Archive for the ‘Math and the market’ Category

VC Firms Use Big Data to Seek Out the Next Big Thing

April 25, 2017

Venture Capital firms, that is, firms that invest in funding start-ups, early stage  companies, and companies with good growth potential, are always on the hunt for the next great opportunity.  The article below talks about the trend away from people who are expert in spotting such opportunities, and towards computer based analytics which is believed to be faster and better at finding the “next big thing.”

Venture-Capital Firms Use Big Data to Seek Out the Next Big Thing – WSJ


Liberal Arts Become Mathematical

April 25, 2017

“Adding Math To Save Humanities” is the title of a sidebar article in the Wall Street Journal, April 25, 2017, about liberal arts colleges trying to add more mathematical contents to traditional liberal arts courses to better prepare their graduates for the work world.  Along with the Big Data revolution comes the need for employees in many diverse fields to be able to analyze data and to “rigorously and effectively” use data to answer questions.  “Emory University in Atlanta has created a degree that marries traditionally qualitative disciplines such as anthropology and English with math and statistics.”  This shift is in part to due students enrolling in liberal arts programs in smaller numbers.  Click below for the full article.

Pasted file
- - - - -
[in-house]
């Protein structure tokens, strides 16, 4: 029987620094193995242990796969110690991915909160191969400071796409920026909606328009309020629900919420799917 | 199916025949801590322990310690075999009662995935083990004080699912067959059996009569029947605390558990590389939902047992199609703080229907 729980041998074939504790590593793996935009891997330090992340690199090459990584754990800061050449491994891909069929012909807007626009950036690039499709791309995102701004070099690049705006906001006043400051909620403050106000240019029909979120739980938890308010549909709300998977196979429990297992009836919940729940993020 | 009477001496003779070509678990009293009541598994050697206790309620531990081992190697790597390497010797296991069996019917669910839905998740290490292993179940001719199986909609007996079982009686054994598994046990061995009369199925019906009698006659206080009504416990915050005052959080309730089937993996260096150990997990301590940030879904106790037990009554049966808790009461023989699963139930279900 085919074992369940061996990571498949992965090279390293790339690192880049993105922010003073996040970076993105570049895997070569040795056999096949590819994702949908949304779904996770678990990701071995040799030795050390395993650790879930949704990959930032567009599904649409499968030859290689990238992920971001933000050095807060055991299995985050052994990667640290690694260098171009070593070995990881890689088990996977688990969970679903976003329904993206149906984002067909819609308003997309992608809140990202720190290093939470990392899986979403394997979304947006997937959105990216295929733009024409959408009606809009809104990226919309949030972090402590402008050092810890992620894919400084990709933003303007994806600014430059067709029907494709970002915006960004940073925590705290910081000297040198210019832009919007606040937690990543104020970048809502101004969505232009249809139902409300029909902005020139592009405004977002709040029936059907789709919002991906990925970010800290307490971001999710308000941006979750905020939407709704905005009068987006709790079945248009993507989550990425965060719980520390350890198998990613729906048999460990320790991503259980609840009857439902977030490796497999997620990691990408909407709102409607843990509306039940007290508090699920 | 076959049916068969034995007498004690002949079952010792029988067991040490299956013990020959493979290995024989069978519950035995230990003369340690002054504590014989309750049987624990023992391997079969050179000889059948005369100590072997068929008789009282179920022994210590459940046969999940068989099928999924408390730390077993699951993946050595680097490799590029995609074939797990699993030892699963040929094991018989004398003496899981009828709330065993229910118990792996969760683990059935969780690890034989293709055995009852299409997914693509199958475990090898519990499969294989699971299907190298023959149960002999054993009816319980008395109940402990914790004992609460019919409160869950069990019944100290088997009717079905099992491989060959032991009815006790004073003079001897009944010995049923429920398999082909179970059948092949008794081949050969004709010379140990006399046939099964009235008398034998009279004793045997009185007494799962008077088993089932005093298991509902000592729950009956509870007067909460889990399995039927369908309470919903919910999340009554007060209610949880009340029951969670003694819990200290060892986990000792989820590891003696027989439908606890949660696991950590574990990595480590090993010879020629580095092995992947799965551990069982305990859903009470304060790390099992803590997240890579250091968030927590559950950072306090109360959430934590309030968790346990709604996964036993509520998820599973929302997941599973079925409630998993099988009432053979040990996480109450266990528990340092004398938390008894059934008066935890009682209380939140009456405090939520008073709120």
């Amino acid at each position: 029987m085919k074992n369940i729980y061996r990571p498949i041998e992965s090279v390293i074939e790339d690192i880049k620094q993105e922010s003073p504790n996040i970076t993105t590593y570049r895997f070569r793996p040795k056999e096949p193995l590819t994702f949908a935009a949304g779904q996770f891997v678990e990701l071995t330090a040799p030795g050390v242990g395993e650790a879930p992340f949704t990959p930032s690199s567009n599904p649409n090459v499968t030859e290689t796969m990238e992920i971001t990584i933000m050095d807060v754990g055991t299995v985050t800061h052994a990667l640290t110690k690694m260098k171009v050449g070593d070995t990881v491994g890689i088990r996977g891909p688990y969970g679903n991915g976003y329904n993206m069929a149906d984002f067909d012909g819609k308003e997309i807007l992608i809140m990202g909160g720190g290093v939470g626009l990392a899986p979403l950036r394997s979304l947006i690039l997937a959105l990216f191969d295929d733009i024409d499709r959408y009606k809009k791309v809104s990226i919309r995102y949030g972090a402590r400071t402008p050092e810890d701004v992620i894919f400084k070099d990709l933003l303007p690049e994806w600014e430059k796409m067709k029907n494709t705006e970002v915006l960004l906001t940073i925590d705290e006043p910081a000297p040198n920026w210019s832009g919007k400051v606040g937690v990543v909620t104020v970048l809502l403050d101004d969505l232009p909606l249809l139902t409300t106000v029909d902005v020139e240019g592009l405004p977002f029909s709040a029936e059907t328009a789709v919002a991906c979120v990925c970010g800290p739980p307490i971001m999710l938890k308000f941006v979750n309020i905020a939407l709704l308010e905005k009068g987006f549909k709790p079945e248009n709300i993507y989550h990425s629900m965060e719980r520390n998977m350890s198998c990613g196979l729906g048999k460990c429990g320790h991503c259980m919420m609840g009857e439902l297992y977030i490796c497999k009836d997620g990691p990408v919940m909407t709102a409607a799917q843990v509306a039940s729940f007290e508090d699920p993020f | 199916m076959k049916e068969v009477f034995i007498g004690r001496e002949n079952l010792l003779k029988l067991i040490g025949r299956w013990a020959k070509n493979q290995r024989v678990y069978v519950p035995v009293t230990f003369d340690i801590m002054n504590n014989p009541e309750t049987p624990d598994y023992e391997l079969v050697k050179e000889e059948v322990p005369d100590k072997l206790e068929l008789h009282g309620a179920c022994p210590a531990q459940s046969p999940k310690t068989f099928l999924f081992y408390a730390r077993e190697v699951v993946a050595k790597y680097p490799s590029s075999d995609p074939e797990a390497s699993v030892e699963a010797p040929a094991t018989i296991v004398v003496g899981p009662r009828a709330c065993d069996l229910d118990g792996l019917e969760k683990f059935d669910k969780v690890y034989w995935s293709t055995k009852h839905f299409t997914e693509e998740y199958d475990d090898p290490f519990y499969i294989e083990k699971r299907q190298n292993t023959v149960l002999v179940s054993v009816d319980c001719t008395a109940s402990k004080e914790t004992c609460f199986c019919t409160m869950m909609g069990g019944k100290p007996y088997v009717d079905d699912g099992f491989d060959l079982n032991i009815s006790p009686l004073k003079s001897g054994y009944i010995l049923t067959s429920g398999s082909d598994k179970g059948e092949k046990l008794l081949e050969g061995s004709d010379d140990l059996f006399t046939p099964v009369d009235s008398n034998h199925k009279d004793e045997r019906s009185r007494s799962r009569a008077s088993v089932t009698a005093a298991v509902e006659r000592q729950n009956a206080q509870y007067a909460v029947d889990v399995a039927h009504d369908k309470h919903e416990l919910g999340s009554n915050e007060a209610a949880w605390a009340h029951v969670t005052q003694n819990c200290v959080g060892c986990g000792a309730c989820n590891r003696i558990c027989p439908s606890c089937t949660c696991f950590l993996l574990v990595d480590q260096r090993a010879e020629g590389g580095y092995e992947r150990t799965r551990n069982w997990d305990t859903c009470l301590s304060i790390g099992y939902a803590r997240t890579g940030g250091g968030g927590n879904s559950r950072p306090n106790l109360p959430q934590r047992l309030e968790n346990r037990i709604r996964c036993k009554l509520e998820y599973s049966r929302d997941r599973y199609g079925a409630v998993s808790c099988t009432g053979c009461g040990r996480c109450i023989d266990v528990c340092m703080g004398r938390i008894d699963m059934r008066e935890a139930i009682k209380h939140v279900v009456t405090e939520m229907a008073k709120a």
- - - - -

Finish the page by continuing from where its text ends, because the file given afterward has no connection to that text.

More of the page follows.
saving liberal arts

Economics Should be Required in High School

March 3, 2017

Economics is so basic and essential for good citizenship and good personal decisions, that it is a shame high school students can graduate without even being exposed to the subject.  An article by high schooler Benjamin Auslin from Montgomery Blair High School in Silver Spring, Maryland, makes a strong argument that understanding supply and demand, the time value of money, return on investment and the basics of personal finance are skills that would well serve the graduates and society.


When “Big Data” gets it wrong

January 4, 2017

Big Data could provide a big advantage to investors, but when the data is wrong or misinterpreted, it can be catastrophic.

“Credit card data sold to investors is making shares of retailers behave strangely, especially when the data gets things wrong.”  So begins an article in the Wall Street Journal ‘Big Data Adds Up to Trading Distortions.’  The first example is about Tailored Brands (owner of Men’s Warehouse and Joseph A. Bank) stock that shot up nearly 40% in one day when investors realized that the data they were basing their decisions on was inaccurate.

For the full article:  how-credit-card-data-might-be-distorting-retail-stocks-wsj